The strength to run a hundred miles, the nourishment that slips in while he’s sleeping, the wakening touch, the words of encouragement … this is not fire raining down from heaven … there’s nothing loud or dramatic about it … but it is not nothing!!
His journey takes him all the way to Mt Horeb, otherwise known as Mt Sinai otherwise famously known as the place of Moses’ dramatic encounter with God. Here’s how that’s described in the Book of Exodus:
Mount Sinai was wrapped in smoke, because the Lord descended upon it in fire; and the smoke of it went up like the smoke of a kiln, and the whole mountain quaked greatly. And as the sound of the trumpet grew louder and louder, Moses spoke, and God answered him in thunder.
We’re not told as much, but maybe this is why Elijah is headed there, of all places … for surely here, of all places, he’d be guaranteed a connection, an experience of encounter with the presence of God. So there he is tucked in the cave of the mountain, just like Moses was; waiting for God to pass by. But as we read, God was not in the mountain-splitting, rock breaking wind. And God was not in the earthquake. And God was not in the fire. In none of these tried and true ways. But there, in the sound of sheer silence.
How often have I heard this story … those very lines? It’s the contrast that has always struck me …that God was not in the roar and ruckus, but in the quietness. But this time, this umpteenth time, it’s not the contrast that strikes me. It’s the utterly unexpected. We can picture Elijah prepared for what he knew was coming. But it’s not what happened. And so he and we glimpse something of the freedom of God, to show up in ways beyond our control … in God’s own way … even in sheer silence!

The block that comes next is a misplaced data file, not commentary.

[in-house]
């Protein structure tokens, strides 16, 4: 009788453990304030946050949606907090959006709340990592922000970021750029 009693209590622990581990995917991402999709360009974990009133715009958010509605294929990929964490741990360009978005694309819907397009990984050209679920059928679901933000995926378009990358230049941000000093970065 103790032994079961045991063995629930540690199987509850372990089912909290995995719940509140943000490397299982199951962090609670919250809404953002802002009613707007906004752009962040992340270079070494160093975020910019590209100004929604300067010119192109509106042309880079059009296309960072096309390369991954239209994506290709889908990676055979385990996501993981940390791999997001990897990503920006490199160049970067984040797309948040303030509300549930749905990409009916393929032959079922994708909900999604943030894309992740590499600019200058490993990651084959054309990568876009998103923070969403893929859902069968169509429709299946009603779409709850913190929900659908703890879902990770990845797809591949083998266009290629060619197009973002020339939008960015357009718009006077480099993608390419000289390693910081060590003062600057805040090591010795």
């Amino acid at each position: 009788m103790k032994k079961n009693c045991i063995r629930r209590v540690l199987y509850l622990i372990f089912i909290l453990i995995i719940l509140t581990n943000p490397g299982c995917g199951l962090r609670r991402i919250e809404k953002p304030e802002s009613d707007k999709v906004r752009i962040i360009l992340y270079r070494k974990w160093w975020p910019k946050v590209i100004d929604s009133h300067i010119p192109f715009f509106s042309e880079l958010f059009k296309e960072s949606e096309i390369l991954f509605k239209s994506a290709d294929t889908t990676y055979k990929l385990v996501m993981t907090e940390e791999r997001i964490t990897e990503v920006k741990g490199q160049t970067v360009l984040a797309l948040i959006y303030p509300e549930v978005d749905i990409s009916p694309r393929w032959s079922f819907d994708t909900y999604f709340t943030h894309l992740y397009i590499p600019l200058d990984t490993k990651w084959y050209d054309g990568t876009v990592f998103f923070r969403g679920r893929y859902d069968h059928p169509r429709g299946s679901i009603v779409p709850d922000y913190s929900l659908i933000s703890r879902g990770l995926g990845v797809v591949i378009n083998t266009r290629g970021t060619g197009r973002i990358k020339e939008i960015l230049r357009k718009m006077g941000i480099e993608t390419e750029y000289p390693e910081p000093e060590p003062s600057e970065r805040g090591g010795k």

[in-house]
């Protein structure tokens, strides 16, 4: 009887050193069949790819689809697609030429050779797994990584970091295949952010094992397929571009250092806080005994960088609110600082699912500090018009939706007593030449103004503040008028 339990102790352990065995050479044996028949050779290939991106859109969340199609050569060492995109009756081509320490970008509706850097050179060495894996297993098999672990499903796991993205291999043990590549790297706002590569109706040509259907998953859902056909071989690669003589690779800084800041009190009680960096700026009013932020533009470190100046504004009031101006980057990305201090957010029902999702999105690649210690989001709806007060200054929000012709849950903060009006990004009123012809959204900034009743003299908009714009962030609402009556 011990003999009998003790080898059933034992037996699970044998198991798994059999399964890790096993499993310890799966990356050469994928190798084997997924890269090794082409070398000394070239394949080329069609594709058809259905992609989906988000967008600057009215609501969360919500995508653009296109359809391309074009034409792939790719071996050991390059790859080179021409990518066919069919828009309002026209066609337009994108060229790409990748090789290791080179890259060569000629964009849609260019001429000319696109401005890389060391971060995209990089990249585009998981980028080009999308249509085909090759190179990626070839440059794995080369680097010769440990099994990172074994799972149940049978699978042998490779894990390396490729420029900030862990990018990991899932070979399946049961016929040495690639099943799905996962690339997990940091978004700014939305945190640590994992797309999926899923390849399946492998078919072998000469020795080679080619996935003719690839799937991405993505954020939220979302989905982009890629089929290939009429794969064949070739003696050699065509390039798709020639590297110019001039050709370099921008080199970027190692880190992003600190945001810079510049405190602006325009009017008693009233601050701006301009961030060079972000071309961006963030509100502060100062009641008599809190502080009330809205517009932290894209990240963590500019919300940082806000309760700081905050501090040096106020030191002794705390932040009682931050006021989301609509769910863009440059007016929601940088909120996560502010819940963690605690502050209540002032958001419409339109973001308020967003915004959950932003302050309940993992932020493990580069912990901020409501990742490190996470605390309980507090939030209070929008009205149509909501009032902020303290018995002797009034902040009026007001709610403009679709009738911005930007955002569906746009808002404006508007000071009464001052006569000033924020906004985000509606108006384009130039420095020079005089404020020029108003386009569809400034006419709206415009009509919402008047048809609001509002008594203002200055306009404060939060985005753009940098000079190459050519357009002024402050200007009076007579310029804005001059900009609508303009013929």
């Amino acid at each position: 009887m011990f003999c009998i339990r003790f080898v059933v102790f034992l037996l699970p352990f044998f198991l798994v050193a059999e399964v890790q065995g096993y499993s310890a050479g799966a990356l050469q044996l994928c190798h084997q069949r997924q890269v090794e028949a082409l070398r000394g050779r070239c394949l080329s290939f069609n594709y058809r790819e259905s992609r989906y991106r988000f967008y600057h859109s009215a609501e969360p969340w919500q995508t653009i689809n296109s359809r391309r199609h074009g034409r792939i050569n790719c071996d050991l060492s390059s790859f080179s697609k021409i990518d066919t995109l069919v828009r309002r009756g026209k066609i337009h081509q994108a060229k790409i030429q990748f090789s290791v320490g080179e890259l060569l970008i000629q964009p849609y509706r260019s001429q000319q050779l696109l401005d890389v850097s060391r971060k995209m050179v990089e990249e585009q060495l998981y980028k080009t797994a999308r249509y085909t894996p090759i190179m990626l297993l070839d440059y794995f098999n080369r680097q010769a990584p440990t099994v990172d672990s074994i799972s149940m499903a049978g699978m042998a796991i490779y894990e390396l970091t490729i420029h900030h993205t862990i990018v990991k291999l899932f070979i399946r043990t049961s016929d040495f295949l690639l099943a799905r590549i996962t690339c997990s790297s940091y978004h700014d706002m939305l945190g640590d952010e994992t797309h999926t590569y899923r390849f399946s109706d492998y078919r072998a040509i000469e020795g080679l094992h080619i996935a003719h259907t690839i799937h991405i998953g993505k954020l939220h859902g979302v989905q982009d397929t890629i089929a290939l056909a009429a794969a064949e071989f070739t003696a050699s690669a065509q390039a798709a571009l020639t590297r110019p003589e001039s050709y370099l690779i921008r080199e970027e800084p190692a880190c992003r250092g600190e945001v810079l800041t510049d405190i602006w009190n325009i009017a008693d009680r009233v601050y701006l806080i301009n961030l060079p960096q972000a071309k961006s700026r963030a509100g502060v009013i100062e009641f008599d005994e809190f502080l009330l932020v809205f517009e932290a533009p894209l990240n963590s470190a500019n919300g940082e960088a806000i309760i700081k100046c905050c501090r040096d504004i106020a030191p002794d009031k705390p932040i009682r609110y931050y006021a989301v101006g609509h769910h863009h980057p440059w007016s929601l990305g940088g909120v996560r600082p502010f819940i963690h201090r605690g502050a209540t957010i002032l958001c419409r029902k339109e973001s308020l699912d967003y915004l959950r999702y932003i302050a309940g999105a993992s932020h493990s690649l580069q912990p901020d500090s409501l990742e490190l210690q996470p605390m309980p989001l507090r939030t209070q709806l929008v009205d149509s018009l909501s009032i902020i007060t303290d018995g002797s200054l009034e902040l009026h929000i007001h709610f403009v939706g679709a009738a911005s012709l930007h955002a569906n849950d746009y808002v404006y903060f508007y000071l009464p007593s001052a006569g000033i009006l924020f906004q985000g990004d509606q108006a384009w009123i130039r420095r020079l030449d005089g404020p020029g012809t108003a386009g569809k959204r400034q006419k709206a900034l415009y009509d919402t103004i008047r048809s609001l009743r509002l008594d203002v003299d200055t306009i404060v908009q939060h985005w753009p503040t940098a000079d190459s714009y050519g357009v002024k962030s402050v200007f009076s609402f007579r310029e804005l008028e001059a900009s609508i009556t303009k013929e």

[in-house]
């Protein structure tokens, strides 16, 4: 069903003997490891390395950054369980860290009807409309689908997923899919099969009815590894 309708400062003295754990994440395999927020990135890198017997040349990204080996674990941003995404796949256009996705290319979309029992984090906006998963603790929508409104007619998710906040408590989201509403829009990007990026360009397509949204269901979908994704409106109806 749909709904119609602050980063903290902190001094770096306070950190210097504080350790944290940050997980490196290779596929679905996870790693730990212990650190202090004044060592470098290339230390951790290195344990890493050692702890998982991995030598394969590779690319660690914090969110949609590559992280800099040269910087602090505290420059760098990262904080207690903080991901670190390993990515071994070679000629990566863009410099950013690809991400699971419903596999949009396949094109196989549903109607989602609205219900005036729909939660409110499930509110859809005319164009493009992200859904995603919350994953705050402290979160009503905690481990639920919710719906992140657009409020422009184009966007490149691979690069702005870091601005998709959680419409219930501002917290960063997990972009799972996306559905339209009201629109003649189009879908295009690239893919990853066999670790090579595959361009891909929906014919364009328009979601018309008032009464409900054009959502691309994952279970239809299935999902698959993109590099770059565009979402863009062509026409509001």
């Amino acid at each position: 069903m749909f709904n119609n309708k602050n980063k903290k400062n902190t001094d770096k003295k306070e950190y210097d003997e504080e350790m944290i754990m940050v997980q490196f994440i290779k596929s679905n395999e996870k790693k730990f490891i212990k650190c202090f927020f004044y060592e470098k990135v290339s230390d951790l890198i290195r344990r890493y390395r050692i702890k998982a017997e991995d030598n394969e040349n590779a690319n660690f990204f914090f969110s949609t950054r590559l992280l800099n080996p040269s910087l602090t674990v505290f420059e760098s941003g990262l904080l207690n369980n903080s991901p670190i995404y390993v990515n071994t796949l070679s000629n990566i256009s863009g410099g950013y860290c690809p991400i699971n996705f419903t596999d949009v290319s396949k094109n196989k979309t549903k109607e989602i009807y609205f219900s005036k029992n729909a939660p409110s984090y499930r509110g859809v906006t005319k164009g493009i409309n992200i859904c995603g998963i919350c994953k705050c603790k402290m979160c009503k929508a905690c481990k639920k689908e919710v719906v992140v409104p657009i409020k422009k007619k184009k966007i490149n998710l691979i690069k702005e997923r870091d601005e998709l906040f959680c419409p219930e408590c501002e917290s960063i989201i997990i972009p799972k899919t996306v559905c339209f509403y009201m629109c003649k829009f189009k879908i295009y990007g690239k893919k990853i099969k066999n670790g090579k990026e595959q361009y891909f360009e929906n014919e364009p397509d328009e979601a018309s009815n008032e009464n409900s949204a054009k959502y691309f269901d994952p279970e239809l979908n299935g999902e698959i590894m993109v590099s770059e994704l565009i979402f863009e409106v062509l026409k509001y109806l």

That can be a tough one, God’s silence, as maybe you yourself have known. It was there in the song Gordon recently recorded, as he sings “God, why don’t you speak to me? Why don’t you speak to me?”
I well remember for myself, in the early days of my studies at seminary, at VST, when I was on the edge of coming out to myself … hounded by my own question to myself: “am I gay or am I straight?” I didn’t really know, or at least that’s what I told myself …perhaps it was my one last line of defense! So where did I go with it? To God … the ultimate source and destiny of my being. “Please tell me … You made me … you must know.” But there was only silence … nothing coming back. No answer, no hint, no reassurance. Sheer silence. Which made me mad, and engage! “It’s not fair that you know this intimate thing about me that I don’t know about myself.” I resented what felt like an abuse of power!